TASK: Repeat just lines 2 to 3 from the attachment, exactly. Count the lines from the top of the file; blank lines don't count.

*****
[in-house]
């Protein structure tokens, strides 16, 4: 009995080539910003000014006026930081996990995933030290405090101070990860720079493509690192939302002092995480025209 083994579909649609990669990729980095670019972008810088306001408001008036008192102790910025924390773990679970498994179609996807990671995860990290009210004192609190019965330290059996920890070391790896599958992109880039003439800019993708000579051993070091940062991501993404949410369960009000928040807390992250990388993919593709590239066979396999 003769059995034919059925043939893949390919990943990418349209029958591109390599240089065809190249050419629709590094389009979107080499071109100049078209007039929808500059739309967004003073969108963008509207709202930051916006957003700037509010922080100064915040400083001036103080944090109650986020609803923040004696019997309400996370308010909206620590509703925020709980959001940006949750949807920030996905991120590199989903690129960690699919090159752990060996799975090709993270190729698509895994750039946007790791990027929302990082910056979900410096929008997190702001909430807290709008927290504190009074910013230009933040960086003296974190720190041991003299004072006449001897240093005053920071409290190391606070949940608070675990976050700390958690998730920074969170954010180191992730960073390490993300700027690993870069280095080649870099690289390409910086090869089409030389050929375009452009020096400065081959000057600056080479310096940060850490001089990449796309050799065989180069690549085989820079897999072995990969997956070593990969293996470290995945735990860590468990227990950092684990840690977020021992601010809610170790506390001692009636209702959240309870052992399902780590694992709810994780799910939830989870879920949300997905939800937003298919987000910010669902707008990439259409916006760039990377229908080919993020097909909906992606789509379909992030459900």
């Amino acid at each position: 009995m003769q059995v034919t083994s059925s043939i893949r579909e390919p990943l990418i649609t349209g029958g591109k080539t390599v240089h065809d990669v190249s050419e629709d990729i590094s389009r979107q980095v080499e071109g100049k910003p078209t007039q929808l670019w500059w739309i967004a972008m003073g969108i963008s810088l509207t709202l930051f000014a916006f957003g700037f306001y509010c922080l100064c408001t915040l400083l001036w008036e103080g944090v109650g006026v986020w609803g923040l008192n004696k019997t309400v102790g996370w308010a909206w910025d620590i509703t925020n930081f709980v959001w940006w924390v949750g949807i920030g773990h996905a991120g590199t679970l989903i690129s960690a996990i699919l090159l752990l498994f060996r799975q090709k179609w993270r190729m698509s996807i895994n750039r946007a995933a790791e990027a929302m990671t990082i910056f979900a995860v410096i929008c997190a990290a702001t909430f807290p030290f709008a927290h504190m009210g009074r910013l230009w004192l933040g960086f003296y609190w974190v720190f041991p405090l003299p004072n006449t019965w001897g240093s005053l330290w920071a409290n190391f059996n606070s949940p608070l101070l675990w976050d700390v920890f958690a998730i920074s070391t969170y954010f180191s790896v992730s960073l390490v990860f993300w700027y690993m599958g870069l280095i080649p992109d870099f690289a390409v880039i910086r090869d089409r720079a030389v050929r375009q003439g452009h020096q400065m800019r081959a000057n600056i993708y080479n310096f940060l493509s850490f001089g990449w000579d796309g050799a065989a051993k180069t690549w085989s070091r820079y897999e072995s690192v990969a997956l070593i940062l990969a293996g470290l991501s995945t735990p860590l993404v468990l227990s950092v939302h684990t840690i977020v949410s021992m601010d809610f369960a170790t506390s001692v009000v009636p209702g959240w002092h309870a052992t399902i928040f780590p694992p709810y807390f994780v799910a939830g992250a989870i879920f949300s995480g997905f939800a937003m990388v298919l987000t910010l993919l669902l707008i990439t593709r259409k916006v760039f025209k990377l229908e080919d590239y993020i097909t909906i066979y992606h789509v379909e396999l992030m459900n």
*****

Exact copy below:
């Protein structure tokens, strides 16, 4: 009995080539910003000014006026930081996990995933030290405090101070990860720079493509690192939302002092995480025209 083994579909649609990669990729980095670019972008810088306001408001008036008192102790910025924390773990679970498994179609996807990671995860990290009210004192609190019965330290059996920890070391790896599958992109880039003439800019993708000579051993070091940062991501993404949410369960009000928040807390992250990388993919593709590239066979396999 003769059995034919059925043939893949390919990943990418349209029958591109390599240089065809190249050419629709590094389009979107080499071109100049078209007039929808500059739309967004003073969108963008509207709202930051916006957003700037509010922080100064915040400083001036103080944090109650986020609803923040004696019997309400996370308010909206620590509703925020709980959001940006949750949807920030996905991120590199989903690129960690699919090159752990060996799975090709993270190729698509895994750039946007790791990027929302990082910056979900410096929008997190702001909430807290709008927290504190009074910013230009933040960086003296974190720190041991003299004072006449001897240093005053920071409290190391606070949940608070675990976050700390958690998730920074969170954010180191992730960073390490993300700027690993870069280095080649870099690289390409910086090869089409030389050929375009452009020096400065081959000057600056080479310096940060850490001089990449796309050799065989180069690549085989820079897999072995990969997956070593990969293996470290995945735990860590468990227990950092684990840690977020021992601010809610170790506390001692009636209702959240309870052992399902780590694992709810994780799910939830989870879920949300997905939800937003298919987000910010669902707008990439259409916006760039990377229908080919993020097909909906992606789509379909992030459900």
């Amino acid at each position: 009995m003769q059995v034919t083994s059925s043939i893949r579909e390919p990943l990418i649609t349209g029958g591109k080539t390599v240089h065809d990669v190249s050419e629709d990729i590094s389009r979107q980095v080499e071109g100049k910003p078209t007039q929808l670019w500059w739309i967004a972008m003073g969108i963008s810088l509207t709202l930051f000014a916006f957003g700037f306001y509010c922080l100064c408001t915040l400083l001036w008036e103080g944090v109650g006026v986020w609803g923040l008192n004696k019997t309400v102790g996370w308010a909206w910025d620590i509703t925020n930081f709980v959001w940006w924390v949750g949807i920030g773990h996905a991120g590199t679970l989903i690129s960690a996990i699919l090159l752990l498994f060996r799975q090709k179609w993270r190729m698509s996807i895994n750039r946007a995933a790791e990027a929302m990671t990082i910056f979900a995860v410096i929008c997190a990290a702001t909430f807290p030290f709008a927290h504190m009210g009074r910013l230009w004192l933040g960086f003296y609190w974190v720190f041991p405090l003299p004072n006449t019965w001897g240093s005053l330290w920071a409290n190391f059996n606070s949940p608070l101070l675990w976050d700390v920890f958690a998730i920074s070391t969170y954010f180191s790896v992730s960073l390490v990860f993300w700027y690993m599958g870069l280095i080649p992109d870099f690289a390409v880039i910086r090869d089409r720079a030389v050929r375009q003439g452009h020096q400065m800019r081959a000057n600056i993708y080479n310096f940060l493509s850490f001089g990449w000579d796309g050799a065989a051993k180069t690549w085989s070091r820079y897999e072995s690192v990969a997956l070593i940062l990969a293996g470290l991501s995945t735990p860590l993404v468990l227990s950092v939302h684990t840690i977020v949410s021992m601010d809610f369960a170790t506390s001692v009000v009636p209702g959240w002092h309870a052992t399902i928040f780590p694992p709810y807390f994780v799910a939830g992250a989870i879920f949300s995480g997905f939800a937003m990388v298919l987000t910010l993919l669902l707008i990439t593709r259409k916006v760039f025209k990377l229908e080919d590239y993020i097909t909906i066979y992606h789509v379909e396999l992030m459900n």